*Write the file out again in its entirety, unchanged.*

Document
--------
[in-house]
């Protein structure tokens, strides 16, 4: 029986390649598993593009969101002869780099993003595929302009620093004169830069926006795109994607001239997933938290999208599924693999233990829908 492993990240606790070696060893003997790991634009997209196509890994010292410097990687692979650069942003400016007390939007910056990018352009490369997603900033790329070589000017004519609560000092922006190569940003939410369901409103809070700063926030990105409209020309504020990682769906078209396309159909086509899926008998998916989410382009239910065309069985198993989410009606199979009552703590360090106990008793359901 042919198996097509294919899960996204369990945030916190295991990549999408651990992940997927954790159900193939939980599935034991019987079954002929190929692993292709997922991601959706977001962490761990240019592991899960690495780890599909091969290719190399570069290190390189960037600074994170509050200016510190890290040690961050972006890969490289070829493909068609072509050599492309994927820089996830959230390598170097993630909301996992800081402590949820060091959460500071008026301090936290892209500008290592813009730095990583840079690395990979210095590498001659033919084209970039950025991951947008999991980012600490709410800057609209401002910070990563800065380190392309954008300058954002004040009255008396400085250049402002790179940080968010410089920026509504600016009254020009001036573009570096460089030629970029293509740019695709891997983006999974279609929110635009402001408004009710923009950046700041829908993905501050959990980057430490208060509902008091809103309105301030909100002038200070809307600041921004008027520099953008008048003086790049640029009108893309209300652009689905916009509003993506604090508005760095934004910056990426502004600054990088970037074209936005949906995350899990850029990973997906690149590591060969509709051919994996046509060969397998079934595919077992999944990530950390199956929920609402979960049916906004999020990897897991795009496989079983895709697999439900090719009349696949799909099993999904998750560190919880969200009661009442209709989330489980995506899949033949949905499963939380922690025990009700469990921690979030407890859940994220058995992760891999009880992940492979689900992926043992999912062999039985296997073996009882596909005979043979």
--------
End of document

[in-house]
């Protein structure tokens, strides 16, 4: 029986390649598993593009969101002869780099993003595929302009620093004169830069926006795109994607001239997933938290999208599924693999233990829908 492993990240606790070696060893003997790991634009997209196509890994010292410097990687692979650069942003400016007390939007910056990018352009490369997603900033790329070589000017004519609560000092922006190569940003939410369901409103809070700063926030990105409209020309504020990682769906078209396309159909086509899926008998998916989410382009239910065309069985198993989410009606199979009552703590360090106990008793359901 042919198996097509294919899960996204369990945030916190295991990549999408651990992940997927954790159900193939939980599935034991019987079954002929190929692993292709997922991601959706977001962490761990240019592991899960690495780890599909091969290719190399570069290190390189960037600074994170509050200016510190890290040690961050972006890969490289070829493909068609072509050599492309994927820089996830959230390598170097993630909301996992800081402590949820060091959460500071008026301090936290892209500008290592813009730095990583840079690395990979210095590498001659033919084209970039950025991951947008999991980012600490709410800057609209401002910070990563800065380190392309954008300058954002004040009255008396400085250049402002790179940080968010410089920026509504600016009254020009001036573009570096460089030629970029293509740019695709891997983006999974279609929110635009402001408004009710923009950046700041829908993905501050959990980057430490208060509902008091809103309105301030909100002038200070809307600041921004008027520099953008008048003086790049640029009108893309209300652009689905916009509003993506604090508005760095934004910056990426502004600054990088970037074209936005949906995350899990850029990973997906690149590591060969509709051919994996046509060969397998079934595919077992999944990530950390199956929920609402979960049916906004999020990897897991795009496989079983895709697999439900090719009349696949799909099993999904998750560190919880969200009661009442209709989330489980995506899949033949949905499963939380922690025990009700469990921690979030407890859940994220058995992760891999009880992940492979689900992926043992999912062999039985296997073996009882596909005979043979």